Sunday, May 17, 2:00 pm:  Oliver Pollak will speak via Zoom on “The treatment of the Black Death, Bubonic Plague, epidemics and pandemics in World Civilization textbooks and other sources” We are always looking for speakers for Monthly Programs; please consider sharing your research and writing with your colleagues and getting their feedback on your work. And/Or, consider hosting a meeting. We also need a new coordinator of Monthly Programs! For now, contact: Ann Harlow, annharlow@pacbell.net or 510-559-3616.    

About Us

The Institute for Historical Study is a community of researchers, writers, and artists. Our common bond is a devotion to history in its many forms. Through wide-ranging programs, we share research, ideas, and practical advice and provide a public forum for the discussion of history. 


We Promote:

  •  the study and discussion of history outside the traditional classroom setting
  •  research, writing, performances, exhibitions, and other expressions of historical study
  •  non-traditional and interdisciplinary areas of study as well as traditional approaches to history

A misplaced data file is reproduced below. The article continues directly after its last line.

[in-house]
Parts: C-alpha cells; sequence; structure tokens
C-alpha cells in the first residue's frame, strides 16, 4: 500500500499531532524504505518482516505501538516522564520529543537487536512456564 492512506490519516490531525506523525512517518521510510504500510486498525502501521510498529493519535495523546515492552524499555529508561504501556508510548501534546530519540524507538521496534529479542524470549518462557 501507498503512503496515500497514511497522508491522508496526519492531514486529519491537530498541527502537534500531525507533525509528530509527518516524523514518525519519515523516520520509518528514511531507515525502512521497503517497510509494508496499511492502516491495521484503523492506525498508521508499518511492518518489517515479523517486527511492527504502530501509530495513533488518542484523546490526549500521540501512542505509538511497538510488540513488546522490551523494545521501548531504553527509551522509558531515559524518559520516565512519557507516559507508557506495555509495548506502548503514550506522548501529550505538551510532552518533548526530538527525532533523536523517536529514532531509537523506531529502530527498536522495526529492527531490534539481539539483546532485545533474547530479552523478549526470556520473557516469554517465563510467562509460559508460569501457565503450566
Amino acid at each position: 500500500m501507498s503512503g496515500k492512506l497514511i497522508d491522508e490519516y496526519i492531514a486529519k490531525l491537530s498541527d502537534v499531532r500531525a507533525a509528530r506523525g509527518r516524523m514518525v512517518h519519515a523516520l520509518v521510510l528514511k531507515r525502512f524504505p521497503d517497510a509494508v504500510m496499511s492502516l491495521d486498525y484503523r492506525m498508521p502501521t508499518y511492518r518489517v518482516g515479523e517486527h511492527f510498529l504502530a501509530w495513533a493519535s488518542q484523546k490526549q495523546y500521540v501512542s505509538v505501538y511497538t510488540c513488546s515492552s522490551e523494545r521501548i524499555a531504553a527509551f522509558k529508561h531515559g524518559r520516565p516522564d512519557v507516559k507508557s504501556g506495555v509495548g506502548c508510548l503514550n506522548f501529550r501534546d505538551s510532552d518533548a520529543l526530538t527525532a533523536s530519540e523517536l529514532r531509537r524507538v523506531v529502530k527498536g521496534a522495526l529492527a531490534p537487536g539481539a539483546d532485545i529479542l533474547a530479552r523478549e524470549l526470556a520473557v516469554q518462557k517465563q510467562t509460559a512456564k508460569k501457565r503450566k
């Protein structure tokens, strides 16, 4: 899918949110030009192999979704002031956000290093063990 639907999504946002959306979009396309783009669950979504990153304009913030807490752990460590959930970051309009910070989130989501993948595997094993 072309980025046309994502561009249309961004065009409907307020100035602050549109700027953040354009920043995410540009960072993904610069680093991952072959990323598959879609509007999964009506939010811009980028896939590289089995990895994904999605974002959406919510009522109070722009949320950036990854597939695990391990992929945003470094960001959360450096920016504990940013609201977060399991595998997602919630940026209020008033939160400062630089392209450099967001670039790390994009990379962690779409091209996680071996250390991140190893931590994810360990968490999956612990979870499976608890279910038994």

Member News

Welcome to our newest members: Elise Ackerman, Kevin Knauss, Pam Peirce, and Anne Schnoebelen. Learn about them under Member Profiles.

Members' Recent Activities:

Taryn Edwards has an article in the latest Argonaut (Journal of the San Francisco Historical Society) on “Before the Midwinter Fair: The Mechanics’ Institute’s ‘Pacific Rim’ Industrial Exhibitions of 1869 and 1871."

In October Peter Stansky and his co-author Fred Leventhal are publishing with the Oxford University Press Leonard Woolf: Bloomsbury Socialist. In April, Peter published an “Afterword” to Elisabeth de Waal’s Milton Place (Persephone Books), a novel written shortly after the war but hitherto unpublished. “It came to light through a meeting I had with her grandson, Edmund de Waal, author of the highly regarded memoir, The Hare with Amber Eyes.”

Christopher L. Webber has just published Christian Psalms for Worship and Prayer. “The